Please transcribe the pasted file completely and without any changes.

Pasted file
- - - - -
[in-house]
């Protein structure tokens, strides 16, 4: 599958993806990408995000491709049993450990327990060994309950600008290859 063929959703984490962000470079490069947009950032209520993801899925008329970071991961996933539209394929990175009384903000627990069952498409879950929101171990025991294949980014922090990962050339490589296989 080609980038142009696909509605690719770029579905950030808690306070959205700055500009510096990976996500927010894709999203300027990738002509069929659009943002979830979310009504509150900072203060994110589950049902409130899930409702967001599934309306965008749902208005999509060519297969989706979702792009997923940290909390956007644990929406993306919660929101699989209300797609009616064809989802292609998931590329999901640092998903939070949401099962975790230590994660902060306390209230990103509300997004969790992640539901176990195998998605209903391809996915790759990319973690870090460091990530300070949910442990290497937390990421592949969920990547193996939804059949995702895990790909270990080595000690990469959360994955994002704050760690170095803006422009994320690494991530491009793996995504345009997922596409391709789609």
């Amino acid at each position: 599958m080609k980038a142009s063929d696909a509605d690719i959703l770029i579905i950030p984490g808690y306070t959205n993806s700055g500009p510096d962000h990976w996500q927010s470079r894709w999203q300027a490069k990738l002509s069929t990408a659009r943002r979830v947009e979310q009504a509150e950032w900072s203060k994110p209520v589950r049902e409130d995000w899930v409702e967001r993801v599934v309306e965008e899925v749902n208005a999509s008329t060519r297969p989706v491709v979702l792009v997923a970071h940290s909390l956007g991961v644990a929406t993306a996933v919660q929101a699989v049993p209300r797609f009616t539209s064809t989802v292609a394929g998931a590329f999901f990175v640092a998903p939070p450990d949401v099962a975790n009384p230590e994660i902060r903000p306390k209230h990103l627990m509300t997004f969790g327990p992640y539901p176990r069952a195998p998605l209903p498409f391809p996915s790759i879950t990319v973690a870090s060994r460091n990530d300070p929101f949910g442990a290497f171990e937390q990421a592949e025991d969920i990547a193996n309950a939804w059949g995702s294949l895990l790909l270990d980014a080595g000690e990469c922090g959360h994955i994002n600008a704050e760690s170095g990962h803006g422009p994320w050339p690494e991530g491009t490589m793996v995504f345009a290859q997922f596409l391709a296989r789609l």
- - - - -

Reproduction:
[in-house]
């Protein structure tokens, strides 16, 4: 599958993806990408995000491709049993450990327990060994309950600008290859 063929959703984490962000470079490069947009950032209520993801899925008329970071991961996933539209394929990175009384903000627990069952498409879950929101171990025991294949980014922090990962050339490589296989 080609980038142009696909509605690719770029579905950030808690306070959205700055500009510096990976996500927010894709999203300027990738002509069929659009943002979830979310009504509150900072203060994110589950049902409130899930409702967001599934309306965008749902208005999509060519297969989706979702792009997923940290909390956007644990929406993306919660929101699989209300797609009616064809989802292609998931590329999901640092998903939070949401099962975790230590994660902060306390209230990103509300997004969790992640539901176990195998998605209903391809996915790759990319973690870090460091990530300070949910442990290497937390990421592949969920990547193996939804059949995702895990790909270990080595000690990469959360994955994002704050760690170095803006422009994320690494991530491009793996995504345009997922596409391709789609």
């Amino acid at each position: 599958m080609k980038a142009s063929d696909a509605d690719i959703l770029i579905i950030p984490g808690y306070t959205n993806s700055g500009p510096d962000h990976w996500q927010s470079r894709w999203q300027a490069k990738l002509s069929t990408a659009r943002r979830v947009e979310q009504a509150e950032w900072s203060k994110p209520v589950r049902e409130d995000w899930v409702e967001r993801v599934v309306e965008e899925v749902n208005a999509s008329t060519r297969p989706v491709v979702l792009v997923a970071h940290s909390l956007g991961v644990a929406t993306a996933v919660q929101a699989v049993p209300r797609f009616t539209s064809t989802v292609a394929g998931a590329f999901f990175v640092a998903p939070p450990d949401v099962a975790n009384p230590e994660i902060r903000p306390k209230h990103l627990m509300t997004f969790g327990p992640y539901p176990r069952a195998p998605l209903p498409f391809p996915s790759i879950t990319v973690a870090s060994r460091n990530d300070p929101f949910g442990a290497f171990e937390q990421a592949e025991d969920i990547a193996n309950a939804w059949g995702s294949l895990l790909l270990d980014a080595g000690e990469c922090g959360h994955i994002n600008a704050e760690s170095g990962h803006g422009p994320w050339p690494e991530g491009t490589m793996v995504f345009a290859q997922f596409l391709a296989r789609l």